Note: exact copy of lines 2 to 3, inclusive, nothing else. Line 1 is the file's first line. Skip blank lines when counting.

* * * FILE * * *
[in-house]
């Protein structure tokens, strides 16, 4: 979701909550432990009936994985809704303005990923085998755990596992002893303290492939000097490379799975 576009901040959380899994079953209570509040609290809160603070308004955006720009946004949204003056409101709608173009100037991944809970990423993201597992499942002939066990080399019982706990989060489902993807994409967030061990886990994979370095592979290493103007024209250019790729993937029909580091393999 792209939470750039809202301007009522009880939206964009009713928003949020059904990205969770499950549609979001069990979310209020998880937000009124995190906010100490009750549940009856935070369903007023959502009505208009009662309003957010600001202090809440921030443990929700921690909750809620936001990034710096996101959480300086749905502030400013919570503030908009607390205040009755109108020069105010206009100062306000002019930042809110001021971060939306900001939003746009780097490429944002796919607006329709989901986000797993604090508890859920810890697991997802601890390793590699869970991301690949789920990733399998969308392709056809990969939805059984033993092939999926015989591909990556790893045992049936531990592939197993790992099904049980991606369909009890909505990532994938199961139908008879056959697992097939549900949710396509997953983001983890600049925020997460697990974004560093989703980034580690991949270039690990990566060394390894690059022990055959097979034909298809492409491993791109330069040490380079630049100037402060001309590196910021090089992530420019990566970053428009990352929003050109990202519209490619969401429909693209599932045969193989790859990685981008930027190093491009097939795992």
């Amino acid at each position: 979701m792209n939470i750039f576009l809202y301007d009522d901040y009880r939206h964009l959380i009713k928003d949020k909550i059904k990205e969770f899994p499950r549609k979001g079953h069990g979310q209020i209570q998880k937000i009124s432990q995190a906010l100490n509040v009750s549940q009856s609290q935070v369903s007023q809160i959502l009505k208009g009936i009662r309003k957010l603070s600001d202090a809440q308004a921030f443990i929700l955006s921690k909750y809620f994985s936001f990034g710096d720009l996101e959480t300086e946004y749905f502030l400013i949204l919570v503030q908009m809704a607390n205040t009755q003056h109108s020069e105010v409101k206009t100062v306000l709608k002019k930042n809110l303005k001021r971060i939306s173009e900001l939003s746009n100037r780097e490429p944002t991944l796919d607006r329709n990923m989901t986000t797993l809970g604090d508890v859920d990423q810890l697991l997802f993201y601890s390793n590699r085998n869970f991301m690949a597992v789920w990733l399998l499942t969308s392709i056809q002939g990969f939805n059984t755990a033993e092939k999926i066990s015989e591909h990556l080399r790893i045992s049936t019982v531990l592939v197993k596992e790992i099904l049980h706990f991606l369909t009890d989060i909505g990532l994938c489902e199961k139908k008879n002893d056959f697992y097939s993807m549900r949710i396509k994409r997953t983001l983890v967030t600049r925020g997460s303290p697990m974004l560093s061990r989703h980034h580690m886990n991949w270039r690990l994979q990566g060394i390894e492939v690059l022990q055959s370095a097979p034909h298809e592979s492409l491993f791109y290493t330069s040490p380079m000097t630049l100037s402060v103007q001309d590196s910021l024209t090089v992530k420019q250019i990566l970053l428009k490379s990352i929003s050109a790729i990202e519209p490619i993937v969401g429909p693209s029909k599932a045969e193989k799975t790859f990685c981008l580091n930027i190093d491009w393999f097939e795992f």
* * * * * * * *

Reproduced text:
């Protein structure tokens, strides 16, 4: 979701909550432990009936994985809704303005990923085998755990596992002893303290492939000097490379799975 576009901040959380899994079953209570509040609290809160603070308004955006720009946004949204003056409101709608173009100037991944809970990423993201597992499942002939066990080399019982706990989060489902993807994409967030061990886990994979370095592979290493103007024209250019790729993937029909580091393999 792209939470750039809202301007009522009880939206964009009713928003949020059904990205969770499950549609979001069990979310209020998880937000009124995190906010100490009750549940009856935070369903007023959502009505208009009662309003957010600001202090809440921030443990929700921690909750809620936001990034710096996101959480300086749905502030400013919570503030908009607390205040009755109108020069105010206009100062306000002019930042809110001021971060939306900001939003746009780097490429944002796919607006329709989901986000797993604090508890859920810890697991997802601890390793590699869970991301690949789920990733399998969308392709056809990969939805059984033993092939999926015989591909990556790893045992049936531990592939197993790992099904049980991606369909009890909505990532994938199961139908008879056959697992097939549900949710396509997953983001983890600049925020997460697990974004560093989703980034580690991949270039690990990566060394390894690059022990055959097979034909298809492409491993791109330069040490380079630049100037402060001309590196910021090089992530420019990566970053428009990352929003050109990202519209490619969401429909693209599932045969193989790859990685981008930027190093491009097939795992």
């Amino acid at each position: 979701m792209n939470i750039f576009l809202y301007d009522d901040y009880r939206h964009l959380i009713k928003d949020k909550i059904k990205e969770f899994p499950r549609k979001g079953h069990g979310q209020i209570q998880k937000i009124s432990q995190a906010l100490n509040v009750s549940q009856s609290q935070v369903s007023q809160i959502l009505k208009g009936i009662r309003k957010l603070s600001d202090a809440q308004a921030f443990i929700l955006s921690k909750y809620f994985s936001f990034g710096d720009l996101e959480t300086e946004y749905f502030l400013i949204l919570v503030q908009m809704a607390n205040t009755q003056h109108s020069e105010v409101k206009t100062v306000l709608k002019k930042n809110l303005k001021r971060i939306s173009e900001l939003s746009n100037r780097e490429p944002t991944l796919d607006r329709n990923m989901t986000t797993l809970g604090d508890v859920d990423q810890l697991l997802f993201y601890s390793n590699r085998n869970f991301m690949a597992v789920w990733l399998l499942t969308s392709i056809q002939g990969f939805n059984t755990a033993e092939k999926i066990s015989e591909h990556l080399r790893i045992s049936t019982v531990l592939v197993k596992e790992i099904l049980h706990f991606l369909t009890d989060i909505g990532l994938c489902e199961k139908k008879n002893d056959f697992y097939s993807m549900r949710i396509k994409r997953t983001l983890v967030t600049r925020g997460s303290p697990m974004l560093s061990r989703h980034h580690m886990n991949w270039r690990l994979q990566g060394i390894e492939v690059l022990q055959s370095a097979p034909h298809e592979s492409l491993f791109y290493t330069s040490p380079m000097t630049l100037s402060v103007q001309d590196s910021l024209t090089v992530k420019q250019i990566l970053l428009k490379s990352i929003s050109a790729i990202e519209p490619i993937v969401g429909p693209s029909k599932a045969e193989k799975t790859f990685c981008l580091n930027i190093d491009w393999f097939e795992f």